The past few months have not been an easy time in my personal life; however, working at my internship has been such a bright light in those rougher times. I met amazing people, laughed a lot, built new relationships, and of course worked harder than ever to create and design several communications projects. If I did not enjoy coming into work each day, then I’m not sure how I would’ve handled this summer. I learned that if you love what you do, it can become a creative outlet to focus your attention on producing high-quality work, rather than focusing on things in life you just cannot control.

I encourage everyone to find a job, a hobby, exercise, or an activity that allows you to do the same. It really makes all the difference. I know moving forward in my final year of college, I’m going to remember to find those creative outlets that allow me to decompress and to relax in between all the serious moments life sends my way.


Don’t Plan the Memories, Go Make Them

Two months later and I finally have time to write again. To say it’s been a busy semester would be an understatement. One of the reasons I haven’t blogged is because I just haven’t had the energy to put life into words right now. There hasn’t been anything exciting happening. Nothing new, fun or interesting. And definitely nothing worth mentioning to the world.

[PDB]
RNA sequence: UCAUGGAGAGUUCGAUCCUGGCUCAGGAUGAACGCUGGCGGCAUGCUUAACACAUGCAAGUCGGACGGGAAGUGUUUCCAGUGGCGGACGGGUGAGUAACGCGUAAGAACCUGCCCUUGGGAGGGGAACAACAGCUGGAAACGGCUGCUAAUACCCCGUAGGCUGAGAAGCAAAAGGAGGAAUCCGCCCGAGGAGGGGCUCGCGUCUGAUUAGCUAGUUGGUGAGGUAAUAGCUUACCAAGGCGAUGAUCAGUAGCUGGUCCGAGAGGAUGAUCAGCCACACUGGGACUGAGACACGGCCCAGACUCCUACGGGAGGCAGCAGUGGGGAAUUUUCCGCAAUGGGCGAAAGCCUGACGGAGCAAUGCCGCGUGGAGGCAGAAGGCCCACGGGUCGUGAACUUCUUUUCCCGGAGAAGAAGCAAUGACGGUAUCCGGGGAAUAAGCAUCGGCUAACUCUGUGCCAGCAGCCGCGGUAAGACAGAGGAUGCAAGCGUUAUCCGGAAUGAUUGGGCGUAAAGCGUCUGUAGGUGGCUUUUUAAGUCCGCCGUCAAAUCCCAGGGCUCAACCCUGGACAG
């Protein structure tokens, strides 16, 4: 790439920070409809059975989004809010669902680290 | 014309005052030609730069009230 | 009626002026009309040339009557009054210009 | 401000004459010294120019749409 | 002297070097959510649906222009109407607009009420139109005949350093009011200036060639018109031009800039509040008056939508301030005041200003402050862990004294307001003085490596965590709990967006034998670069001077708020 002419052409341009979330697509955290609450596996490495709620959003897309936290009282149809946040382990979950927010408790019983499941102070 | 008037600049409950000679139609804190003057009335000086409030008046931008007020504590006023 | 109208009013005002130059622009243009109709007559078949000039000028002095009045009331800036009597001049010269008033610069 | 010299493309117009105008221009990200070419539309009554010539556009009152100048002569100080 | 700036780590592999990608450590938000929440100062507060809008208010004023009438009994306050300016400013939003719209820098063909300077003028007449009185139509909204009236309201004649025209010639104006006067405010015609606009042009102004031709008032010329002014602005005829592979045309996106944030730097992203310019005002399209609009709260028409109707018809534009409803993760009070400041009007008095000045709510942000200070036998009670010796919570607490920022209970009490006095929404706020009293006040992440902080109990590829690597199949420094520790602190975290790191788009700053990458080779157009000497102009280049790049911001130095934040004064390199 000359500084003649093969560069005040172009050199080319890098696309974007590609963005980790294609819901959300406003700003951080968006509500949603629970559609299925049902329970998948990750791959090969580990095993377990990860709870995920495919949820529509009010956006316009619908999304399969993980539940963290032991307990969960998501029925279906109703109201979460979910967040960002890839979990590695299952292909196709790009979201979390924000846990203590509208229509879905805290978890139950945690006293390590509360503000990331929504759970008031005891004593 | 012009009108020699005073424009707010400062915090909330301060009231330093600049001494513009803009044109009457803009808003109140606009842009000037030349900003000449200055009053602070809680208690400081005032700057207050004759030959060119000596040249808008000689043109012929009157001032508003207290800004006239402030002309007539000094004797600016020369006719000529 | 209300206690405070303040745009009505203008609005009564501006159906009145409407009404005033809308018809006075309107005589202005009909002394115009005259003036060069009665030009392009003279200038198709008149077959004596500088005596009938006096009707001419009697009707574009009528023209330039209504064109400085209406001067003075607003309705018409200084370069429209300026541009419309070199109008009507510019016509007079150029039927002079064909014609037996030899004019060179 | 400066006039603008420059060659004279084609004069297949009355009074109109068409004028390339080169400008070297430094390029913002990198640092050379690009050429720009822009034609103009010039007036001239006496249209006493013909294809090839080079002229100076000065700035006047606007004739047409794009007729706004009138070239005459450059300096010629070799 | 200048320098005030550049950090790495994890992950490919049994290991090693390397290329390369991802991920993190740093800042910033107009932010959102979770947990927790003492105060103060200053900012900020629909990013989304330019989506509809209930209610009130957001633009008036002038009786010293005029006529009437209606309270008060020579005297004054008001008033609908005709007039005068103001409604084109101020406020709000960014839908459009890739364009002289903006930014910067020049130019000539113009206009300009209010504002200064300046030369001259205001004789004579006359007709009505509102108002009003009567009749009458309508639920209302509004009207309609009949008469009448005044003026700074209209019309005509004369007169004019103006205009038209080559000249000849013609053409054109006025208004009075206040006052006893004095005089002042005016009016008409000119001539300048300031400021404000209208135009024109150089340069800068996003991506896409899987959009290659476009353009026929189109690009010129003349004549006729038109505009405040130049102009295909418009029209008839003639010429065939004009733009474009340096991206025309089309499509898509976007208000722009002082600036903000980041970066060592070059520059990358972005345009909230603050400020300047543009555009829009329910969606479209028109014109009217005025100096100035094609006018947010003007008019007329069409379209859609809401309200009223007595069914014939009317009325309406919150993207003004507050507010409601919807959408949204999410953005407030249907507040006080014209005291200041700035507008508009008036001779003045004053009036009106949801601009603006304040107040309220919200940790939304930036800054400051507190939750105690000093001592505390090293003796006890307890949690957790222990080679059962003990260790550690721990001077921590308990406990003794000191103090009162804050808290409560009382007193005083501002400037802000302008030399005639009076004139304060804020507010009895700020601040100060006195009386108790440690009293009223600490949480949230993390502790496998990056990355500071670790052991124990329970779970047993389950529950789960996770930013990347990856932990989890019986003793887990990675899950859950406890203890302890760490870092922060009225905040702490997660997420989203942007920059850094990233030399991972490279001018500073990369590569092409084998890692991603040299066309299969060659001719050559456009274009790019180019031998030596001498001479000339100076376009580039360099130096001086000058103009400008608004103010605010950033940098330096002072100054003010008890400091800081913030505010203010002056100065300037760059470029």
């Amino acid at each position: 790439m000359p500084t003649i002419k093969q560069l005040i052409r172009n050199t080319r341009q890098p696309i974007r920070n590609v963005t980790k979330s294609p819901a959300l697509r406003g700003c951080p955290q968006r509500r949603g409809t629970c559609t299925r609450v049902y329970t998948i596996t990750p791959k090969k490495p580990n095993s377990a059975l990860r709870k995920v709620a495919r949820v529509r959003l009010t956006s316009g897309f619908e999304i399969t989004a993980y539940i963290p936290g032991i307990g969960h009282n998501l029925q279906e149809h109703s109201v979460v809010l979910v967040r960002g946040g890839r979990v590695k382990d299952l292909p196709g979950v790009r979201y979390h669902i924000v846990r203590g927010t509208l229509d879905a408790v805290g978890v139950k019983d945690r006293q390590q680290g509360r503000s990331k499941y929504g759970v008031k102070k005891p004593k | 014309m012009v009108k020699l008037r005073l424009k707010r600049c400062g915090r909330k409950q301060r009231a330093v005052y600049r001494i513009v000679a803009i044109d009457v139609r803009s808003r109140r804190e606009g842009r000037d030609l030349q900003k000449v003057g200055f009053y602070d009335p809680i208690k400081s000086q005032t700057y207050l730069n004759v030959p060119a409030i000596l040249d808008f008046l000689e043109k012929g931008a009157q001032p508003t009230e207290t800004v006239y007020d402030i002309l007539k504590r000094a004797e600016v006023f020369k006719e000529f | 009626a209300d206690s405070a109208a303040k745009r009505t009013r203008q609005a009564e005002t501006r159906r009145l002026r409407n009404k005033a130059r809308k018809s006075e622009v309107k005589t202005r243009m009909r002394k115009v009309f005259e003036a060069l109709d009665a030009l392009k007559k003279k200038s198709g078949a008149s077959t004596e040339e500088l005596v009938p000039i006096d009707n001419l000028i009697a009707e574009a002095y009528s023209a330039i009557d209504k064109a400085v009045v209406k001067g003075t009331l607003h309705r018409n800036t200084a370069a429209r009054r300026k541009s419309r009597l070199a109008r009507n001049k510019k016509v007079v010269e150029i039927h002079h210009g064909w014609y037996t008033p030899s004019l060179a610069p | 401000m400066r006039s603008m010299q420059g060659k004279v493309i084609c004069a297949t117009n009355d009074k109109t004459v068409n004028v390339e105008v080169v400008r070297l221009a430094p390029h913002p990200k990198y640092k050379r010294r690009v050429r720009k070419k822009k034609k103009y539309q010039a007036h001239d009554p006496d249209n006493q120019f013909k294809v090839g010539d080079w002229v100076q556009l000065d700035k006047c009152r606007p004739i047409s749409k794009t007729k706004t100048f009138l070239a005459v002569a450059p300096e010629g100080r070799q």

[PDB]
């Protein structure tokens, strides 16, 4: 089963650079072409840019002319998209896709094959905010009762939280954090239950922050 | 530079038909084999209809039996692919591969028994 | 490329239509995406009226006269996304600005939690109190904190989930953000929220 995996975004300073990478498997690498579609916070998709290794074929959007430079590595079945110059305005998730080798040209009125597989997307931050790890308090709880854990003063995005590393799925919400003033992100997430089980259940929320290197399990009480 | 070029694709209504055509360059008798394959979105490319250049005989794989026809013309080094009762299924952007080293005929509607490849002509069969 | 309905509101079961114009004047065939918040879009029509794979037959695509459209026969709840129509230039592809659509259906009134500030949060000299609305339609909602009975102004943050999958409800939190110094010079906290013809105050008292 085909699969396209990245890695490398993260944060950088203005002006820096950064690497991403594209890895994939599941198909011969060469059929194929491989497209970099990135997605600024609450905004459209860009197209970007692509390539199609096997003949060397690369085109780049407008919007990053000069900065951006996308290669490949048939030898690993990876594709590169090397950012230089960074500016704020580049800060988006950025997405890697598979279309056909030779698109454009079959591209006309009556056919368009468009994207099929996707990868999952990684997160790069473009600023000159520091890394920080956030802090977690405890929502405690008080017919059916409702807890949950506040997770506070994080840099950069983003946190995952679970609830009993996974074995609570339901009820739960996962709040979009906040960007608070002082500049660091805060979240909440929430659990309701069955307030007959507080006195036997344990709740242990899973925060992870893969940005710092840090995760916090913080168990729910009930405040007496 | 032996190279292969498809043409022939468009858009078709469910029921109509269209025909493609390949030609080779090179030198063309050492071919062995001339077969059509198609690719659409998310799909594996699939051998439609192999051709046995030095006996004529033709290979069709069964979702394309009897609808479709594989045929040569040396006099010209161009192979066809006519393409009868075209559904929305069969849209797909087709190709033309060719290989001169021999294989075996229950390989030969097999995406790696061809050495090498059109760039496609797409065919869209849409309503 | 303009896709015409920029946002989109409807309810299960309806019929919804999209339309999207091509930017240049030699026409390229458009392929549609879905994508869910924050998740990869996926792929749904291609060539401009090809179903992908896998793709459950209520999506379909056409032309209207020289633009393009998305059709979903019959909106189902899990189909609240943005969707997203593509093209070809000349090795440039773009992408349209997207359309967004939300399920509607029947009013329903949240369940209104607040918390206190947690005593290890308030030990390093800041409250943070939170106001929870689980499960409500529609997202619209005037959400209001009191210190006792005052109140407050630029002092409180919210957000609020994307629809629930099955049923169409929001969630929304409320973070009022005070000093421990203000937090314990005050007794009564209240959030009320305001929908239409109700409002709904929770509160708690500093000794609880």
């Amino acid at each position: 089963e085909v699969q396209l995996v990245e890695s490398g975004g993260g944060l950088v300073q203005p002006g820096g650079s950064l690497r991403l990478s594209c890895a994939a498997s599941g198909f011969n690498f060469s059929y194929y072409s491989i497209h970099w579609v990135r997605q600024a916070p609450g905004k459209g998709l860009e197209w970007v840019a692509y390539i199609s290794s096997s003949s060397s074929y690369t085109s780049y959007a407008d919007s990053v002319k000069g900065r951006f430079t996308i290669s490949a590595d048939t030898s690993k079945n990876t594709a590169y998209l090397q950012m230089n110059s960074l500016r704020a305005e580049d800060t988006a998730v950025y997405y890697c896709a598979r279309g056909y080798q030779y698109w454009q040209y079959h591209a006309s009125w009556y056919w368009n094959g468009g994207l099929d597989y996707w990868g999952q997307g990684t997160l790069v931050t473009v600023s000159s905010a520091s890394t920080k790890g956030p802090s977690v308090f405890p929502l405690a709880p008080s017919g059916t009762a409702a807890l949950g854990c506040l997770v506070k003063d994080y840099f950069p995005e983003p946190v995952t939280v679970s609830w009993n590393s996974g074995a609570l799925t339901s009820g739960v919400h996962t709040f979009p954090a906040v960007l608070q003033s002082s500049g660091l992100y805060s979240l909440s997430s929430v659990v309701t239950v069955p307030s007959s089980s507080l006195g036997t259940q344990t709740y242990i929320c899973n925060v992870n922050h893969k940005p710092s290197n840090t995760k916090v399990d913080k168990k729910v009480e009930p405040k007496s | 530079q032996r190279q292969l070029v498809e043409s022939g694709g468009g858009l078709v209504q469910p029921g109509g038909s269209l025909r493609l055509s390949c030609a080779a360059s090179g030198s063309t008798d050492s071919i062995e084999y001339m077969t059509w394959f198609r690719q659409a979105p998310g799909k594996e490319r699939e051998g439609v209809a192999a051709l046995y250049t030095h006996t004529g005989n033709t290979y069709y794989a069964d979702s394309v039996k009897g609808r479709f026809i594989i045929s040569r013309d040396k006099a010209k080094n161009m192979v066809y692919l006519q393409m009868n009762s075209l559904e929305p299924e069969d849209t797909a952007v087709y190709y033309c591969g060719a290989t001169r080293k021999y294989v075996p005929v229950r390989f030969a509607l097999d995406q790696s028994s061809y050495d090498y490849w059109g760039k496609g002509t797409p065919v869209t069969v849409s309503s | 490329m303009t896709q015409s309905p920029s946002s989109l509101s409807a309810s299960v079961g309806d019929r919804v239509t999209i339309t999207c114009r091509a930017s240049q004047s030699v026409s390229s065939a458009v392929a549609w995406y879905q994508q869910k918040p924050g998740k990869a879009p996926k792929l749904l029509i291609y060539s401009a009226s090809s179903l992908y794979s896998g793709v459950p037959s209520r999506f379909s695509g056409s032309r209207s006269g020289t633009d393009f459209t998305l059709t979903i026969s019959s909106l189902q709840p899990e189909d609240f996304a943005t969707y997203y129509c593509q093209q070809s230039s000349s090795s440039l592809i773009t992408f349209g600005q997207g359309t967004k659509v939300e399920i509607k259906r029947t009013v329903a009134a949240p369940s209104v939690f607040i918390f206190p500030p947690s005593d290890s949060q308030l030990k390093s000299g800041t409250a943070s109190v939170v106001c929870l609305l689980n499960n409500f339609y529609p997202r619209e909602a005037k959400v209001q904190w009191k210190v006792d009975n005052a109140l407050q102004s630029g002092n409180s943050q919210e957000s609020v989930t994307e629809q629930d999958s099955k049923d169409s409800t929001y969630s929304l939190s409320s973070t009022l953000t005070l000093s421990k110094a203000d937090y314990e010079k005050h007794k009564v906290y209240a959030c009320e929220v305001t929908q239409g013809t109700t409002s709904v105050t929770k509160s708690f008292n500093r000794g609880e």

I haven’t written in a while because I haven’t wanted to. I haven’t wanted to even try to put any part of my life into words for the public to read.

And to be honest, I still don’t really want to. I do, however, feel like I always return to blogging because it’s what frees me from keeping everything inside, the way I would if I didn’t have the written word.

My close friends and family know that I’m really good at creating unnecessary stress for myself because I tend to put pressure on everything I do. I like to plan and prepare for my future, and I take steps in my personal and professional life in order to follow through on those plans. I study hard to keep up in college. I try to maintain a healthy and fit lifestyle. I’m about to start working an internship to prepare for post-grad. And most importantly, I make plans to spend time with friends and family.

However, there are some things in life you just cannot plan for.

You cannot plan for the adversities life hits you with. And sometimes, life hits you hard.

I haven’t written in a while because I haven’t wanted to talk about everything that has occurred the last few months–the last few years if I’m really being honest.